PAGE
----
- Weiner, Rex, and Deanne Stillman. Woodstock Census: The Nationwide Survey of the Sixties Generation. New York: Viking Press, 1979. https://erowid.org/library/books_online/woodstock_census.pdf
Surveys self-selected members of the Woodstock generation regarding their experiences during the 1960s and the 1970s. Reports 17% of respondents consider the Woodstock Music and Art Fair to be “one of the best experiences of the era.” Presents several comments on the festival, mostly positive, from respondents who reported attending the event. Includes a copy of the survey instrument and data results.
- Werner, Craig. A Change is Gonna Come: Music, Race & the Soul of America. New York: Plume, 1999.
Explores relationships between popular music and racial politics. Comments briefly on the Woodstock Music and Art Fair in the context of rock music festivals of the 1960s and their overall lack of significance to the African-American community. Suggest even the black performers at Woodstock did not perform soul music. Focuses on Jimi Hendrix and Otis Redding as representatives of African-American music to white audiences.
- Wiener, Jon. Come Together: John Lennon in His Time. New York: Random House, 1984.
Surveys the political life of John Lennon. Touches quickly on the role of rock music festivals as political expressions. Observes the Woodstock Music and Art Fair highlighted the extent to which the political radicals of the 1960s were weak within the overall counterculture movement. Relays a rejection by the promoters of Woodstock of an offer by John Lennon to play the festival after he said he could not deliver the Beatles.
- Zolov, Eric. Refried Elvis: The Rise of the Mexican Counterculture. Berkeley, CA: University of California Press, 1999.
Shows the influence of rock music on Mexico’s social, cultural, and political environments. Uses the 1968 student movement and the Mexican regime’s “crisis of authority” as a point of reference. Discusses the 1971 Avandaro rock music festival that used the Woodstock Music and Art Fair as a model. Claims Avandaro “represented the appropriation of a vanguard image of modernity borrowed from Woodstock and fused with local cultural practice,” but Woodstock itself borrowed and romanticized elements of Mexican folk culture. Explains how the Woodstock festival had become “a parable for the story of the United States itself.” Notes Woodstock symbolized a productive relationship between public culture and private enterprise. Suggests the “urban middle-class youth around the world were eagerly appropriating the images, language, music” of Woodstock for their own purposes of rebellion. Observes unlike ongoing cultural influences of Woodstock, Avandaro’s legacy has been “repressed in the name of cultural imperialism.”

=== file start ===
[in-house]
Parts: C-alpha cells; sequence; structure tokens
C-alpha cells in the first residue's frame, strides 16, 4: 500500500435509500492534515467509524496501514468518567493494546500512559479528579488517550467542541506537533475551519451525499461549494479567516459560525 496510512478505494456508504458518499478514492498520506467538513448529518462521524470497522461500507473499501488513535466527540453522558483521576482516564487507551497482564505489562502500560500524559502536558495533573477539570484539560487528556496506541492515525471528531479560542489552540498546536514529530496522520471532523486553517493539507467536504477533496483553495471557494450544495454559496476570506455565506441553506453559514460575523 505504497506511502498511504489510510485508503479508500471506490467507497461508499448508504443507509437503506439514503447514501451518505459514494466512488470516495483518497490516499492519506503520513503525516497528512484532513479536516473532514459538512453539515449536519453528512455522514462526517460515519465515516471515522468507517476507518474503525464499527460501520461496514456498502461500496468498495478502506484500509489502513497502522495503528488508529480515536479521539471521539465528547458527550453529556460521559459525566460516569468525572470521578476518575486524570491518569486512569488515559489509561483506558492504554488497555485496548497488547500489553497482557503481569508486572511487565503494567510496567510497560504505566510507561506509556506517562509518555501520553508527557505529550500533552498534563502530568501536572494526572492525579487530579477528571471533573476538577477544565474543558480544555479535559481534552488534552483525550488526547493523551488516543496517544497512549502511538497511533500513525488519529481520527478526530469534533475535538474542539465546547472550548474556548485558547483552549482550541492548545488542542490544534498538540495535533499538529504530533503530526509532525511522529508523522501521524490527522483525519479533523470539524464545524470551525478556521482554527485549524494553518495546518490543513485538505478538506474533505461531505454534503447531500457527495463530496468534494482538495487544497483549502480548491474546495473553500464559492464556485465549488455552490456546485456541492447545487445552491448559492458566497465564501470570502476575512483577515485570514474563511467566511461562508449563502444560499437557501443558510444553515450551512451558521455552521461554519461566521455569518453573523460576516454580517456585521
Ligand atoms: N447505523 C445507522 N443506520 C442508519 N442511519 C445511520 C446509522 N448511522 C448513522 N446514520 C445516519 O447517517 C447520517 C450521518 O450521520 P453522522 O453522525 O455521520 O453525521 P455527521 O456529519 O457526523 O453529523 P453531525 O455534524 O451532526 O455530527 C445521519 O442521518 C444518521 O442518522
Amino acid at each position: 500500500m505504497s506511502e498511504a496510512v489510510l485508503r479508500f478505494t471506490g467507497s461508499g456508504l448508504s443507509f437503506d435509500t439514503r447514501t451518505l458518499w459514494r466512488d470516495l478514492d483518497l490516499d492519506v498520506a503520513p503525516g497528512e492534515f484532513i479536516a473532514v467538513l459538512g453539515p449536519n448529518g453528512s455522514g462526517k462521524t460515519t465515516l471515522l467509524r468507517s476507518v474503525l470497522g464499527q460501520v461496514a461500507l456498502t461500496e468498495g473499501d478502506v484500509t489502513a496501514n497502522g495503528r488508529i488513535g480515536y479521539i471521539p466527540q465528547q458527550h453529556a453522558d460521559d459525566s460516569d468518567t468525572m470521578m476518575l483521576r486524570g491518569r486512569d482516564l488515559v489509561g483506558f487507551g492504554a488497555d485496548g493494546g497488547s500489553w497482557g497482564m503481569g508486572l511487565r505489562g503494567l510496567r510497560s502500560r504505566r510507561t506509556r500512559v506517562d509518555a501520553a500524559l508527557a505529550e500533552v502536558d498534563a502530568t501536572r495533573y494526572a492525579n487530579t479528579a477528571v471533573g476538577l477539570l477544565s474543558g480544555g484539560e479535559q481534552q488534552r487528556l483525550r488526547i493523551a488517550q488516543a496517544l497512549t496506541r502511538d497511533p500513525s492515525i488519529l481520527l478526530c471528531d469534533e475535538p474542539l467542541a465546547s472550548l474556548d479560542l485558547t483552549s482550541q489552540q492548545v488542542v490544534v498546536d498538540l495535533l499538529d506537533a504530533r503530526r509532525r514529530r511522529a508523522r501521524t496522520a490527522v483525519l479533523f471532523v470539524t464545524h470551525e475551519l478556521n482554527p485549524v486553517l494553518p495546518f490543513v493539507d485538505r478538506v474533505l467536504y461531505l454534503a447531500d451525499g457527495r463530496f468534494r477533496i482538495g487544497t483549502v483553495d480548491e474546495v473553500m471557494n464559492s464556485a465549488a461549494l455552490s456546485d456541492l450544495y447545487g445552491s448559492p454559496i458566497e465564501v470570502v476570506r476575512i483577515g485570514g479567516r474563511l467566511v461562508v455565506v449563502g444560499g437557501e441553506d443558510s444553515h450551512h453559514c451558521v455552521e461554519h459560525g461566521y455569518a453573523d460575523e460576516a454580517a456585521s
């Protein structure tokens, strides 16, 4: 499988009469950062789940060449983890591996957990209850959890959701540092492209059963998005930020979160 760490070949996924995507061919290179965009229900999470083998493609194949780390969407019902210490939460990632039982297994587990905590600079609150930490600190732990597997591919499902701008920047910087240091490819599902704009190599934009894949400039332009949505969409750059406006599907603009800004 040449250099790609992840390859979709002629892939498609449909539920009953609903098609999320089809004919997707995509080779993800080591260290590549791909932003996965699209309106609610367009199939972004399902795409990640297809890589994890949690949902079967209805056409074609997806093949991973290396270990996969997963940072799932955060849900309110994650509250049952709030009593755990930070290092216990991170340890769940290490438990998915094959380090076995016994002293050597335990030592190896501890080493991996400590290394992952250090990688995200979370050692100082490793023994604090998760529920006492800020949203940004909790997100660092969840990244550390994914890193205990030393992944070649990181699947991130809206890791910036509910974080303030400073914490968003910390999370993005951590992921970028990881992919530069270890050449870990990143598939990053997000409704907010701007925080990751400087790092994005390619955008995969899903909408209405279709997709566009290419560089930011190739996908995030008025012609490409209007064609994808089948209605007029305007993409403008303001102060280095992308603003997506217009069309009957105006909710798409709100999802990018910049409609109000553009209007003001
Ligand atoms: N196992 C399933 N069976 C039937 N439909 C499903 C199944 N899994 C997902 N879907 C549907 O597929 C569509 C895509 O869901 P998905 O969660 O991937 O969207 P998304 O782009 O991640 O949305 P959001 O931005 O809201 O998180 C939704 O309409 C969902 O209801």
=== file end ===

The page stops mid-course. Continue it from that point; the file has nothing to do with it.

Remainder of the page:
Chapters[edit | edit source]
- Ambrose, Joe. “White Riot&# 160;—&# 160;Woodstock ‘99.” Moshpit: The Violent World of Mosh Pit Culture. London: Omnibus Press, 2001. 15–26.
- Anderson, Terry H. “Counterculture.” The Movement and the Sixties. New York: Oxford University Press, 1995. 241–291.
Attempts to define and explain the social activism of the 1960s. Examines the youth movement which evolved in response to the political and social environment of the cold war era. Describes membership in the counterculture as being an individualistic journey. Covers the Civil Rights Movement, the drug culture, and the Vietnam War. States the somewhat isolated rural setting of the Woodstock Music and Art Fair resulted in participants establishing “their own culture with their own rules, rituals, costumes, and standards of behavior.” Observes the festival’s various potential disasters associated with poor sanitation and lack of food generated a growing sense of community which, in turn, created an “an unforgettable countercultural experience.” Explains how Woodstock as a phenomenon led underground cultural figures to view it as a beginning of a political youth movement. Continues by noting major concurrent events of 1969, the Manson murders and the disastrous Altamont Speedway concert, quickly sidetracked the utopianism created by Woodstock.
- Baritz, Loren. “Culture War.” The Good Life: The Meaning of Success for the American Middle Class. New York: Alfred A. Knopf, 1989. 225–288.
Articulates the potential power of the 1960s youth movement and uses concisely the Woodstock Music and Art Fair to illustrate. Claims many individuals assumed the festival unleashed generational pressures that “would finally free America.” Concludes the cultural upheaval was based on “the force of irrationality.”
- “Between Paradise and Apocalypse.” Interviews with Northrop Frye. Ed. Jean O’Grady. v. 24. Toronto, Canada: University of Toronto Press, 2008. 367–399. https://doi.org/10.3138/9781442688377-043
Transcribes an interview with literary critic Northrop Frye conducted in February 1978 by Don Harron. Converses on a diverse religious awakening emergent from the 1960s counterculture. Comments on the Woodstock Music and Art Fair in a comparison of religious revivals with political rallies. Frye offers “Woodstock was the most obviously Dionysiac phenomenon that there’s been in modern society.” States that the festival was “a rather pathetic illusion that somehow or other you could, again, break through the crust of history and get into a different way of existence altogether by a kind of emotional release.”